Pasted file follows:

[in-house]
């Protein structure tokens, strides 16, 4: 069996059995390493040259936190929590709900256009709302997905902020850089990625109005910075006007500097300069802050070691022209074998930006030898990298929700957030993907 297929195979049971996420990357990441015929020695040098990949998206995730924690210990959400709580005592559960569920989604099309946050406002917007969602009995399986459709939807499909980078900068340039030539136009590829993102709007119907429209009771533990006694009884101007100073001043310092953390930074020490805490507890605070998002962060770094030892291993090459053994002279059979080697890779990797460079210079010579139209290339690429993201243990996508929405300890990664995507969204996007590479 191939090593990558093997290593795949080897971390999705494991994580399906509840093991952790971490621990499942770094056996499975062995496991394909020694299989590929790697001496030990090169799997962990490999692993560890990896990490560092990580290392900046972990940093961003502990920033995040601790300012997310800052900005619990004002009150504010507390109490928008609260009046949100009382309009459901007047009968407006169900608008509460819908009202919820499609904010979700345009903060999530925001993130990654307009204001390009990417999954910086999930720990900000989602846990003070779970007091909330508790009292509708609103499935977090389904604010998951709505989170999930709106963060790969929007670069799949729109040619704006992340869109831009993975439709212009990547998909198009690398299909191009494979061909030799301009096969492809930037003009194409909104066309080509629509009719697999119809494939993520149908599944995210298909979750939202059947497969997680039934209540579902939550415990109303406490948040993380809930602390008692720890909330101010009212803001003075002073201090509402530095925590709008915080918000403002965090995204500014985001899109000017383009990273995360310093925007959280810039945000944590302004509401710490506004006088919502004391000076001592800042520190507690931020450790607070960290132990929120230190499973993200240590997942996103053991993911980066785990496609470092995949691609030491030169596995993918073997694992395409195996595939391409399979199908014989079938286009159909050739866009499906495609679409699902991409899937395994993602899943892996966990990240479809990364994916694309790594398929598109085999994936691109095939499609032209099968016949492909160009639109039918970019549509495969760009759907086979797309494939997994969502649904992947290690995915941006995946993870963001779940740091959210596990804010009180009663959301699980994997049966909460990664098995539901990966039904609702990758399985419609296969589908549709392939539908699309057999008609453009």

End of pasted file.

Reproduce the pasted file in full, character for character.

[in-house]
């Protein structure tokens, strides 16, 4: 069996059995390493040259936190929590709900256009709302997905902020850089990625109005910075006007500097300069802050070691022209074998930006030898990298929700957030993907 297929195979049971996420990357990441015929020695040098990949998206995730924690210990959400709580005592559960569920989604099309946050406002917007969602009995399986459709939807499909980078900068340039030539136009590829993102709007119907429209009771533990006694009884101007100073001043310092953390930074020490805490507890605070998002962060770094030892291993090459053994002279059979080697890779990797460079210079010579139209290339690429993201243990996508929405300890990664995507969204996007590479 191939090593990558093997290593795949080897971390999705494991994580399906509840093991952790971490621990499942770094056996499975062995496991394909020694299989590929790697001496030990090169799997962990490999692993560890990896990490560092990580290392900046972990940093961003502990920033995040601790300012997310800052900005619990004002009150504010507390109490928008609260009046949100009382309009459901007047009968407006169900608008509460819908009202919820499609904010979700345009903060999530925001993130990654307009204001390009990417999954910086999930720990900000989602846990003070779970007091909330508790009292509708609103499935977090389904604010998951709505989170999930709106963060790969929007670069799949729109040619704006992340869109831009993975439709212009990547998909198009690398299909191009494979061909030799301009096969492809930037003009194409909104066309080509629509009719697999119809494939993520149908599944995210298909979750939202059947497969997680039934209540579902939550415990109303406490948040993380809930602390008692720890909330101010009212803001003075002073201090509402530095925590709008915080918000403002965090995204500014985001899109000017383009990273995360310093925007959280810039945000944590302004509401710490506004006088919502004391000076001592800042520190507690931020450790607070960290132990929120230190499973993200240590997942996103053991993911980066785990496609470092995949691609030491030169596995993918073997694992395409195996595939391409399979199908014989079938286009159909050739866009499906495609679409699902991409899937395994993602899943892996966990990240479809990364994916694309790594398929598109085999994936691109095939499609032209099968016949492909160009639109039918970019549509495969760009759907086979797309494939997994969502649904992947290690995915941006995946993870963001779940740091959210596990804010009180009663959301699980994997049966909460990664098995539901990966039904609702990758399985419609296969589908549709392939539908699309057999008609453009």